Longford soldier Michael Tighe walked the red carpet at the film premiere of The Siege of Jadotville in the Savoy in Dublin on Monday night.
The film is based on the true life incidents of 154 Irish UN soldiers, including Michael, who were attacked by a local Katangan force, led by French and English mercenaries in what became known as The Siege of Jadotville.
Twelve Longford men were involved in the ambush, but despite being outnumbered and outarmed they prevailed for five days until they ran out of food, water and ammunition.
Their Commanding Officer Pat Quinlan negotiated ceasefire, and the men were taken as prisoners of war for a month. On their release and subsequent return to Ireland, they were laughed at and treated as cowards.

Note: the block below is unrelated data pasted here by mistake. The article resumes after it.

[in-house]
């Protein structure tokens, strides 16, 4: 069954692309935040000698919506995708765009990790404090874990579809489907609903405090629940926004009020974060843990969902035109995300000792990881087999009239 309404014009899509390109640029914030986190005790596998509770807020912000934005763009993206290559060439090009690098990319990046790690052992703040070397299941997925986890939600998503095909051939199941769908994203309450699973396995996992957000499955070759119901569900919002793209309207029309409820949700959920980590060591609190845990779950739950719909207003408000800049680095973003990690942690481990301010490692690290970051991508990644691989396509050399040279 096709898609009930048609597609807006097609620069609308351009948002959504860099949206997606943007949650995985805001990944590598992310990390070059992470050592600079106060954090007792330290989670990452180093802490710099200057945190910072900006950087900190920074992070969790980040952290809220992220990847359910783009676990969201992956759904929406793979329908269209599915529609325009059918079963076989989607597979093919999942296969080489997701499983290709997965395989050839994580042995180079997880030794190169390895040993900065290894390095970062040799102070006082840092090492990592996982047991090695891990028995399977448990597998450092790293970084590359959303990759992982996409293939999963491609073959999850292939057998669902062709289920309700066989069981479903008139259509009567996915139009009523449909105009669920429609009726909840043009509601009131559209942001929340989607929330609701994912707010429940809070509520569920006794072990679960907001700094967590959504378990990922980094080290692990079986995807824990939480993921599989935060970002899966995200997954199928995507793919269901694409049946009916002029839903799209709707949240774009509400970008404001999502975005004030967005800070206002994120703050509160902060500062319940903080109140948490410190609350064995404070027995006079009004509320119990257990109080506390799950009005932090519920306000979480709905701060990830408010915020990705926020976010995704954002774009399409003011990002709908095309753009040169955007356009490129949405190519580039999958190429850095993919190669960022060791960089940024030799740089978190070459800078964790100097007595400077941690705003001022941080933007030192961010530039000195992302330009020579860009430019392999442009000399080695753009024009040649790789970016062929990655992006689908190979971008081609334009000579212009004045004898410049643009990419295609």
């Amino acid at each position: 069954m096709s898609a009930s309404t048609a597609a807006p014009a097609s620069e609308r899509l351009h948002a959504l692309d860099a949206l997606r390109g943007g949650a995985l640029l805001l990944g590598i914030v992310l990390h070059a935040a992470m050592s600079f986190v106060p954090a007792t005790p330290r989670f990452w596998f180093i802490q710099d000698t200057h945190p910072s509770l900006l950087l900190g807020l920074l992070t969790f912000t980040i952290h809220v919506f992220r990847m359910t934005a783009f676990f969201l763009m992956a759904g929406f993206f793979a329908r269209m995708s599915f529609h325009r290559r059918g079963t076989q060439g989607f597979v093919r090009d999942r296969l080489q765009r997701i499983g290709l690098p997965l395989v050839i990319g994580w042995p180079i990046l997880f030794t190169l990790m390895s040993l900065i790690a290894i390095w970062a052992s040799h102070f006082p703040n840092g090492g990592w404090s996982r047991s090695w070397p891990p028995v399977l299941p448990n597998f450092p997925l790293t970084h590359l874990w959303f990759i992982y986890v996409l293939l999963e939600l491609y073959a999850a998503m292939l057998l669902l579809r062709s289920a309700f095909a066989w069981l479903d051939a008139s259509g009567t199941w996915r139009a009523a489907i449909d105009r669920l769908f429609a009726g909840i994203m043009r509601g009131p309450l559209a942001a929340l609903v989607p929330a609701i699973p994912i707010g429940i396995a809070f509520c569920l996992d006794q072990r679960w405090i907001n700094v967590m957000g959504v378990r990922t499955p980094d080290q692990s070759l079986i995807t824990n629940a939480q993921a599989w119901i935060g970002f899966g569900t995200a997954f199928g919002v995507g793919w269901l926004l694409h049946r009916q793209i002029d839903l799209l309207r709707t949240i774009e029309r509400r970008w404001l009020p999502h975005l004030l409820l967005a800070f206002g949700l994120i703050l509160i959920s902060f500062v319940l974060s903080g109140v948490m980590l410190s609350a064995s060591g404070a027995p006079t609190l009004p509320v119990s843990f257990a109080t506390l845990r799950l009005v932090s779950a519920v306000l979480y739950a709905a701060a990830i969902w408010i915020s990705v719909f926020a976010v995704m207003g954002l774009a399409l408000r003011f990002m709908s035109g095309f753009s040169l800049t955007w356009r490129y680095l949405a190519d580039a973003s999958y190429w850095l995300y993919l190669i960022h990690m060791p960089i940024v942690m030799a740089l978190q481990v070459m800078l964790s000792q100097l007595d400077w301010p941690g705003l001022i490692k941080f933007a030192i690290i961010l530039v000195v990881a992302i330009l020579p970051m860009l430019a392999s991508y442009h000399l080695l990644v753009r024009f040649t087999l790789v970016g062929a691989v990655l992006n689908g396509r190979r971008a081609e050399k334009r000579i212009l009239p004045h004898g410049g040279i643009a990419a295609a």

Speaking to the Longford Leader, Michael said the film was “fantastic and very realistic, bringing back memories that were best forgotten.
“However, it was a superb show and I would find it hard to have a more memorable night. I met guys that I had not seen for 55 years.”
The men of Company A were recognised at a ceremony in Custume Barracks Athlone last Saturday, which Michael also attended.
In next week's Longford Leader read an interview with Michael who will give his account of The Siege of Jadotville, from the trenches to the red carpet.